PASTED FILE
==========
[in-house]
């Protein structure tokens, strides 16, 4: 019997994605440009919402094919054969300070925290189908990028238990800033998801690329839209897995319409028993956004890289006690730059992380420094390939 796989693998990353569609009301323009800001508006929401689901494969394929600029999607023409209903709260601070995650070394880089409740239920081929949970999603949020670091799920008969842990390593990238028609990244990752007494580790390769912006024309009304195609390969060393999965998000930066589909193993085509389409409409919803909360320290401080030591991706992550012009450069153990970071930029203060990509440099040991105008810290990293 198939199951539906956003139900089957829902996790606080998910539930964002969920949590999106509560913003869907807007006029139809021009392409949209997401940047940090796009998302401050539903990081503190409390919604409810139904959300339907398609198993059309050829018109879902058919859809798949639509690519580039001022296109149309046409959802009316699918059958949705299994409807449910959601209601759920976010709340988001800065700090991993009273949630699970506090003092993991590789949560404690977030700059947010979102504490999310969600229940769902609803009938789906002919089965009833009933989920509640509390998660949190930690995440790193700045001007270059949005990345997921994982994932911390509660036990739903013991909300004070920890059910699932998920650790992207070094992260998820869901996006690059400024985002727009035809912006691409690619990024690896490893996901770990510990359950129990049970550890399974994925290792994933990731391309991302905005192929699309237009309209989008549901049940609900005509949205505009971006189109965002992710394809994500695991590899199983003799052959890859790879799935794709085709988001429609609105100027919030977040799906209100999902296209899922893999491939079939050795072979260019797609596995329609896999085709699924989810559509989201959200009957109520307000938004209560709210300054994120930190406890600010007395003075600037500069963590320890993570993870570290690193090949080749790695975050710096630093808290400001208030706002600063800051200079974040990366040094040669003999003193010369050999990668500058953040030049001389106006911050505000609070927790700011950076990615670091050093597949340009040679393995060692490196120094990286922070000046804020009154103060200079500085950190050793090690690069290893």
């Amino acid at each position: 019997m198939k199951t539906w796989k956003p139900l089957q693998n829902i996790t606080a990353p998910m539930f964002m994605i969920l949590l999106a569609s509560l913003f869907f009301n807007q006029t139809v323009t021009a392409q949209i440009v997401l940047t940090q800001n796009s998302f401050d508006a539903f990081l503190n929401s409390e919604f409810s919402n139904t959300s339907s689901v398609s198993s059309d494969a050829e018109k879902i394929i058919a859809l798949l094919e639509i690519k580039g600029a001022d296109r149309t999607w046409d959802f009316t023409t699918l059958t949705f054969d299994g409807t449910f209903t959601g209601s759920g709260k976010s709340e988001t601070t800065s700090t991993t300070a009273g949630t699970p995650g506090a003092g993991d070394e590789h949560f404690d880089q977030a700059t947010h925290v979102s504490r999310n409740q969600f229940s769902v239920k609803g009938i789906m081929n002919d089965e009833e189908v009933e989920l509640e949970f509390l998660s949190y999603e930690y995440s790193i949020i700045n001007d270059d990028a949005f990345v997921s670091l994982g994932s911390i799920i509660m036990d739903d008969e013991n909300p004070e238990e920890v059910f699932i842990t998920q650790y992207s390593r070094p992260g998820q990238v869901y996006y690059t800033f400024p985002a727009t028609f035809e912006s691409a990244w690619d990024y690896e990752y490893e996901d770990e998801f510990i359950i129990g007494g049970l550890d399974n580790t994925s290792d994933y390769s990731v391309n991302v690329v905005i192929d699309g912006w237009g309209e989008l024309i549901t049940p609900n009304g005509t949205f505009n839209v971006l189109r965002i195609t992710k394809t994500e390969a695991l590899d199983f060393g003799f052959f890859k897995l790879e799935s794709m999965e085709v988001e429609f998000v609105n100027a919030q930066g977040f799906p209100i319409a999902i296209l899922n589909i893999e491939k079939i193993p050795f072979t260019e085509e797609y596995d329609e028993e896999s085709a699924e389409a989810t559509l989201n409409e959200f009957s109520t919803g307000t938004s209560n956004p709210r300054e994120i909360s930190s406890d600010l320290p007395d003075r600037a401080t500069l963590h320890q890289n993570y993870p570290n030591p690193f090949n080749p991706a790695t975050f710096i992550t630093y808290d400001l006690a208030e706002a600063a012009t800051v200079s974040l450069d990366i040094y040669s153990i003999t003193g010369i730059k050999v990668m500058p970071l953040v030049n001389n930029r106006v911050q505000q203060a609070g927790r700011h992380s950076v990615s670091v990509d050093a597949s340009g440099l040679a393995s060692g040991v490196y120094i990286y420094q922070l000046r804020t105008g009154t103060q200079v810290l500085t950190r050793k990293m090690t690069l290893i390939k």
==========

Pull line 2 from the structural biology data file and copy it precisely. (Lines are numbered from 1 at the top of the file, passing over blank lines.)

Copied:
């Protein structure tokens, strides 16, 4: 019997994605440009919402094919054969300070925290189908990028238990800033998801690329839209897995319409028993956004890289006690730059992380420094390939 796989693998990353569609009301323009800001508006929401689901494969394929600029999607023409209903709260601070995650070394880089409740239920081929949970999603949020670091799920008969842990390593990238028609990244990752007494580790390769912006024309009304195609390969060393999965998000930066589909193993085509389409409409919803909360320290401080030591991706992550012009450069153990970071930029203060990509440099040991105008810290990293 198939199951539906956003139900089957829902996790606080998910539930964002969920949590999106509560913003869907807007006029139809021009392409949209997401940047940090796009998302401050539903990081503190409390919604409810139904959300339907398609198993059309050829018109879902058919859809798949639509690519580039001022296109149309046409959802009316699918059958949705299994409807449910959601209601759920976010709340988001800065700090991993009273949630699970506090003092993991590789949560404690977030700059947010979102504490999310969600229940769902609803009938789906002919089965009833009933989920509640509390998660949190930690995440790193700045001007270059949005990345997921994982994932911390509660036990739903013991909300004070920890059910699932998920650790992207070094992260998820869901996006690059400024985002727009035809912006691409690619990024690896490893996901770990510990359950129990049970550890399974994925290792994933990731391309991302905005192929699309237009309209989008549901049940609900005509949205505009971006189109965002992710394809994500695991590899199983003799052959890859790879799935794709085709988001429609609105100027919030977040799906209100999902296209899922893999491939079939050795072979260019797609596995329609896999085709699924989810559509989201959200009957109520307000938004209560709210300054994120930190406890600010007395003075600037500069963590320890993570993870570290690193090949080749790695975050710096630093808290400001208030706002600063800051200079974040990366040094040669003999003193010369050999990668500058953040030049001389106006911050505000609070927790700011950076990615670091050093597949340009040679393995060692490196120094990286922070000046804020009154103060200079500085950190050793090690690069290893």